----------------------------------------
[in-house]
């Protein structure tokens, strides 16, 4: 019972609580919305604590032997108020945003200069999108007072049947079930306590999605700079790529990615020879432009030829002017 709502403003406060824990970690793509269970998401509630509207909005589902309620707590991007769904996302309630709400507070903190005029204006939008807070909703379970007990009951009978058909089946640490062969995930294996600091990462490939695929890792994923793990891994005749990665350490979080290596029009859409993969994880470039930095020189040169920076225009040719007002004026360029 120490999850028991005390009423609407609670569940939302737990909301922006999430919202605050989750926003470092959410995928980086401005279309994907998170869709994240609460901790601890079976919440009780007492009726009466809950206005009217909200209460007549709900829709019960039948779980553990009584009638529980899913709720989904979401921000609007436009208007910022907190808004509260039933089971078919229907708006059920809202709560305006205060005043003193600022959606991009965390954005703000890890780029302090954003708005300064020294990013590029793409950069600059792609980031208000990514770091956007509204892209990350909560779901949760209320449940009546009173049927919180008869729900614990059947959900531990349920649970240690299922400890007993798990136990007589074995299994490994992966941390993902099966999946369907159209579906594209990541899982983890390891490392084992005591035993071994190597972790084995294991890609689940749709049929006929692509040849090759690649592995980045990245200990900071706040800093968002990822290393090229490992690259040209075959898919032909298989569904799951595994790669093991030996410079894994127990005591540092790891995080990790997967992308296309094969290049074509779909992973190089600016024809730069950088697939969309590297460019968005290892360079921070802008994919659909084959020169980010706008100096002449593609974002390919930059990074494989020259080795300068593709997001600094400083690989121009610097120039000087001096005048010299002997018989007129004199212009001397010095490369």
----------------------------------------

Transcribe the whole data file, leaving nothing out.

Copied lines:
[in-house]
């Protein structure tokens, strides 16, 4: 019972609580919305604590032997108020945003200069999108007072049947079930306590999605700079790529990615020879432009030829002017 709502403003406060824990970690793509269970998401509630509207909005589902309620707590991007769904996302309630709400507070903190005029204006939008807070909703379970007990009951009978058909089946640490062969995930294996600091990462490939695929890792994923793990891994005749990665350490979080290596029009859409993969994880470039930095020189040169920076225009040719007002004026360029 120490999850028991005390009423609407609670569940939302737990909301922006999430919202605050989750926003470092959410995928980086401005279309994907998170869709994240609460901790601890079976919440009780007492009726009466809950206005009217909200209460007549709900829709019960039948779980553990009584009638529980899913709720989904979401921000609007436009208007910022907190808004509260039933089971078919229907708006059920809202709560305006205060005043003193600022959606991009965390954005703000890890780029302090954003708005300064020294990013590029793409950069600059792609980031208000990514770091956007509204892209990350909560779901949760209320449940009546009173049927919180008869729900614990059947959900531990349920649970240690299922400890007993798990136990007589074995299994490994992966941390993902099966999946369907159209579906594209990541899982983890390891490392084992005591035993071994190597972790084995294991890609689940749709049929006929692509040849090759690649592995980045990245200990900071706040800093968002990822290393090229490992690259040209075959898919032909298989569904799951595994790669093991030996410079894994127990005591540092790891995080990790997967992308296309094969290049074509779909992973190089600016024809730069950088697939969309590297460019968005290892360079921070802008994919659909084959020169980010706008100096002449593609974002390919930059990074494989020259080795300068593709997001600094400083690989121009610097120039000087001096005048010299002997018989007129004199212009001397010095490369």